Journalism and Pesticides

May 22nd, 2004

To the Editor,

The stunningly bizarre factor at work in the pesticide “debate” is that journalists apparently cannot be bothered to read medical journals. These explicitly state the toxicological effects of pesticides. Neither do they read the MSDS sheets (Material Safety Data Sheets), which delineate the manufacturer’s admission that multisystemic, adverse effects can be experienced upon exposure.

When a physician’s group reviews thousands of documents and concludes that a group of chemicals are dangerous based upon the vast predominance of available research, why is Ms. Wente quoting the opinion of a disgruntled school janitor? He was mourning the fact that safe vinegar cleaners require a bit of elbow grease to do the job. However, reducing the use of solvent based cleaners whose MSDS sheets clearly state they are respiratory irritants, will save asthmatic students and teachers many days of missed instruction and pain. The janitor will still get paid and may even avoid the illness which is epidemic among professional cleaning personnel…that’s right, asthma! And vinegar is great for killing weeds as well…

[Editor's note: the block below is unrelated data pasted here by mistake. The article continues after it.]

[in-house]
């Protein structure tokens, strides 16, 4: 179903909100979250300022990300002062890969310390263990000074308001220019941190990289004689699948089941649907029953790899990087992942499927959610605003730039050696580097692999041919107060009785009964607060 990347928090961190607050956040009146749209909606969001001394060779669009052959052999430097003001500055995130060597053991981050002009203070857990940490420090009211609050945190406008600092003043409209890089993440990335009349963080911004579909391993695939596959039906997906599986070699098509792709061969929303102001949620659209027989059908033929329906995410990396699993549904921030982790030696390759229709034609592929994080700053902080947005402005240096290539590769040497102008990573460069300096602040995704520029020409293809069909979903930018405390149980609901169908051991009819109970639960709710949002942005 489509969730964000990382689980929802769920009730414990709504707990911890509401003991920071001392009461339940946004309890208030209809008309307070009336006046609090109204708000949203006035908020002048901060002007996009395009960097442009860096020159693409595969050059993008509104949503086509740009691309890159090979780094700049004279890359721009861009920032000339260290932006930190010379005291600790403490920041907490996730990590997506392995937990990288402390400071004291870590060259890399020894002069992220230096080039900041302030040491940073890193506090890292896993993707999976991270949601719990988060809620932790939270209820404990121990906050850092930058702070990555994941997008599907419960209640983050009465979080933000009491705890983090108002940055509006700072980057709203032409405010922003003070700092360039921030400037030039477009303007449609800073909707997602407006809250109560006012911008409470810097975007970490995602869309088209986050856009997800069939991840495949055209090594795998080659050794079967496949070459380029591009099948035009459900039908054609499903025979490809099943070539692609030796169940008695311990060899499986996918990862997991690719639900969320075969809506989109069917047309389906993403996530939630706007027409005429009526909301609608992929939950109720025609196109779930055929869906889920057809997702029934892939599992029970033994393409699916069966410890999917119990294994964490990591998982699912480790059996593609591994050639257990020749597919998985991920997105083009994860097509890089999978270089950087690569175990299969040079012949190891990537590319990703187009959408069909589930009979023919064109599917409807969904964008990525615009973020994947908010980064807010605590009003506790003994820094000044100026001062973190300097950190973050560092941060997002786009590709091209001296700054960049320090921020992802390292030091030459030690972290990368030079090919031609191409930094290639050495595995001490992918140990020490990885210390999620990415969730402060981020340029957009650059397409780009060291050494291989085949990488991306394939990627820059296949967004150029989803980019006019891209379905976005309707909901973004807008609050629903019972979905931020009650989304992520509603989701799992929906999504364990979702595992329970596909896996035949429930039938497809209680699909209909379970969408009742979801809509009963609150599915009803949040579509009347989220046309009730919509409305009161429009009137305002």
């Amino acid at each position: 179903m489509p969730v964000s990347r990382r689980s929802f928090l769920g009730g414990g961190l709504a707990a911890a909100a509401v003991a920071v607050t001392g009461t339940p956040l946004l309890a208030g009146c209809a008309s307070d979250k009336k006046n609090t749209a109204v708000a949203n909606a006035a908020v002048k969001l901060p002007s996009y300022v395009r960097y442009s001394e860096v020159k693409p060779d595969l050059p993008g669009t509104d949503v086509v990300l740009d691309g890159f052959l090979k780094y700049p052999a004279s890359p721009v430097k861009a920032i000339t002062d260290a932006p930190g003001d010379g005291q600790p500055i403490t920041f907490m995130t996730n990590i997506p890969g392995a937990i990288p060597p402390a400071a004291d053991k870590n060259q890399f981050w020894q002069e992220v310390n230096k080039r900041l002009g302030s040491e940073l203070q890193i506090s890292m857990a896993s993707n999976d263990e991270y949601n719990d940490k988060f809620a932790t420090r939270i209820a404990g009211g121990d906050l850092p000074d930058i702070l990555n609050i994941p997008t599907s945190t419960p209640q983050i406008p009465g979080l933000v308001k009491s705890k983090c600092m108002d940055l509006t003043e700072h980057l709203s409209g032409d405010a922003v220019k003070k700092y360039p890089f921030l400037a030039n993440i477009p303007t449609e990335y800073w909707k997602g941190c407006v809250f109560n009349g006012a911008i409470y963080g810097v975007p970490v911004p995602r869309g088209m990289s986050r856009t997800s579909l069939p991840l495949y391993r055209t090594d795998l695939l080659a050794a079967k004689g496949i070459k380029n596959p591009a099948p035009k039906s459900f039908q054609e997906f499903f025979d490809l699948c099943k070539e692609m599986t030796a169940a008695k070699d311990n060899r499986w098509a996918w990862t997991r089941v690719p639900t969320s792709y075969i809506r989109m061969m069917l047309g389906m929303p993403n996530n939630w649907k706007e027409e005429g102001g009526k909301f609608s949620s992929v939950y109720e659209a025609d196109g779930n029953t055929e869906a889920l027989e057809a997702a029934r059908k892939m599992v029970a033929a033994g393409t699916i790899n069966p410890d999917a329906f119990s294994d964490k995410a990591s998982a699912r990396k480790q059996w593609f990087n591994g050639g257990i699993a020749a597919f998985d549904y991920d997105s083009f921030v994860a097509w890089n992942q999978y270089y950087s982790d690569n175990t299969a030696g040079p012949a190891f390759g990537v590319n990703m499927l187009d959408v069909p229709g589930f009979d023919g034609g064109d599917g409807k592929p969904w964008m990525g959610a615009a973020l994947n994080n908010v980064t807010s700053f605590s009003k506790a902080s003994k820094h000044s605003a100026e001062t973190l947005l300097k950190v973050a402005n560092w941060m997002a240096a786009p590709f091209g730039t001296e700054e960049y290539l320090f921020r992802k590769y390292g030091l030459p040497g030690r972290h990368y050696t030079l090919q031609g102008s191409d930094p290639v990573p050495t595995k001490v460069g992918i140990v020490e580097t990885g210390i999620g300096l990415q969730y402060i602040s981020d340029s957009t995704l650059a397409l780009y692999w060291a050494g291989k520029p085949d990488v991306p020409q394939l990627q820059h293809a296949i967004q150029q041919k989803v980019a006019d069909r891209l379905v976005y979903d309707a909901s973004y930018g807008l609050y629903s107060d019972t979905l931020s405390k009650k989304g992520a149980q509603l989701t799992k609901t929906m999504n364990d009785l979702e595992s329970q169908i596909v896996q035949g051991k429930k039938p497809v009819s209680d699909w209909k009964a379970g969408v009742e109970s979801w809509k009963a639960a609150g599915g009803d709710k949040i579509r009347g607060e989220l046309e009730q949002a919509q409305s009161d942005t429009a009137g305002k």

If opinions rank in importance with scientific conclusions, then the Navy had best be consulting with the Flat Earth Society when drawing up its navigational charts so they don’t sail over the edge. The fact remains that no chemical has ever been able to eradicate a pest or weed and always creates a resistance which harms the overall effort. Yet the fantasy that chemicals are a “cure all” with safer methods being too much work or too expensive is a fiction that garners much profit for the chemical industry,

What do I know? My MRI shows the brain damage. My blood tests show the diminished levels of protective enzymes depleted from exposure to pesticides. My intelligence testing shows a 24 point drop in IQ. My insurance company has certified I will never work again. I was a teacher, poisoned in a school setting. And it has taken me two days to write this letter, which should have taken no more than 30 minutes.

Get the facts and keep out of harm’s way. I would love to be the last person crippled by these poisons for the sake of someone else’s convenience and profit. Or for fear of censure based upon a lawn full of dandelions.

Barbara Rubin

Categories: Globe and Mail

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